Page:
June Jobs: Good Numbers, Subject to Misinterpretation
Guest blog by Dr. Tom Cunningham, Economist and MST Advisory Services, Senior Advisor- Economics
This month’s national Employment Situation report from the Bureau of Labor Statistics (BLS) features a substantial increase in jobs, but the release is getting mixed reviews. The U.S. added 213,000 jobs, well above expectations of around 190,000 – and another 37,000 in revisions to the April and May counts. Still, the headline unemployment rate ticked up from 3.8 to 4 percent.
The .02 percentage point increase in the U3 rate, the headline unemployment rate, was matched by a .02 percentage point increase to 7.8 percent in the U6 rate, which adds in individuals not formally included in the narrow definition of “unemployed” but available for full-time work. Both figures reflect an increase in labor force participation of the 0.2 percent. That figure had gone unchanged since February, and a growing labor force is a healthy sign, fundamentally positive, as the economy needs additional workers.
On the earnings front, average hourly wages rose 2.7 percent from a year ago, slightly below expectations, but consistent with recent history.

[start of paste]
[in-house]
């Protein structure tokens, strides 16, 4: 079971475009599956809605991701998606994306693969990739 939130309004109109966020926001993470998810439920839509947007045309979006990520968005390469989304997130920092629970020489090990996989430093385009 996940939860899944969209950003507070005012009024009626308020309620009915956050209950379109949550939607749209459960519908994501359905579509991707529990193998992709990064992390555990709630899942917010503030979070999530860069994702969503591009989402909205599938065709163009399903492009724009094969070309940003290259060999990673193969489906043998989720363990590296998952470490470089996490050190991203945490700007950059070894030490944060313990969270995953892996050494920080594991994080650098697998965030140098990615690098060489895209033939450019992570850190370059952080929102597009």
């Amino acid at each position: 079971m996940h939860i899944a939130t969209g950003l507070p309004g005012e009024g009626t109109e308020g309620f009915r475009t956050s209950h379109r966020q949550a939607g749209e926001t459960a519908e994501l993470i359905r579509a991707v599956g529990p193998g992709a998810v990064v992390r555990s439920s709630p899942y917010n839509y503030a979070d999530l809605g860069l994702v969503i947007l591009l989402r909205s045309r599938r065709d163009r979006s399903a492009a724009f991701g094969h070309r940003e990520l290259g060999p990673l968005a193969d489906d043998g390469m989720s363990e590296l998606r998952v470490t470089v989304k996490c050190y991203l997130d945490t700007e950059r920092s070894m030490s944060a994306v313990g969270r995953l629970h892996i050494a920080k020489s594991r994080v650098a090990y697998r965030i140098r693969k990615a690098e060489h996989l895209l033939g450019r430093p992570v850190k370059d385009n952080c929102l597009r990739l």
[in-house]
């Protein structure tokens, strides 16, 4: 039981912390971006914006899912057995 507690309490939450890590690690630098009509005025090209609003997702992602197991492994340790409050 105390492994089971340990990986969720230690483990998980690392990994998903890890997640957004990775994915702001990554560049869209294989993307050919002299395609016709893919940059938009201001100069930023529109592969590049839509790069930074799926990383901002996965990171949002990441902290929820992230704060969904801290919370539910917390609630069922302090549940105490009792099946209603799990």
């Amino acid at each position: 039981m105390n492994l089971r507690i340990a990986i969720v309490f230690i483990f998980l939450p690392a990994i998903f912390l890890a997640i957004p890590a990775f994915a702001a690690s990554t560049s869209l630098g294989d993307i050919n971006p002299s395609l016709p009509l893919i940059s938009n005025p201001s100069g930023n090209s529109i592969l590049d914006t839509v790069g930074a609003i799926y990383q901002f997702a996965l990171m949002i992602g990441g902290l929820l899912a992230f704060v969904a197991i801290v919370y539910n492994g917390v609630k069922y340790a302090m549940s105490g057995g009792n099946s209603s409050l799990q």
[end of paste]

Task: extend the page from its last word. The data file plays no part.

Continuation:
Job gains were led by professional and business services, followed by manufacturing, which added a substantial 30,000 jobs in June, mostly in durable goods. Strength was also seen in health care, construction, and mining. Retail was the only sector with a notable loss of jobs, 22,000, still not enough to offset last month’s gain of 25,000. Other sectors were essentially unchanged.
All in all, the June BLS figures make for a pretty good report, despite an easily misinterpreted rise in unemployment.
Aside from the employment situation, last week saw the implementation of retaliatory tariffs by China, Mexico, Canada and the European Union. The tariffs target agriculture and automobiles, but will hit a wide variety of exports. Commodity futures markets are already reflecting notably lower domestic prices for this year’s production. Soybeans, for example, are off about 20 percent from March. The decline in gross revenue for farmers squeezes their operating margins. If the tariffs remain in place, expect notable distress in locations where the newly tariffed products are a significant part of those local economies.
About the Author
Tom Cunningham holds a Ph.D. in economics from Columbia University and was senior economist with the Federal Reserve Bank of Atlanta from 1985 to 2015. Mr. Cunningham serves as a consultant to MST in the creation and ongoing development of the MST Virtual Economist and is the MST Advisory economics specialist.
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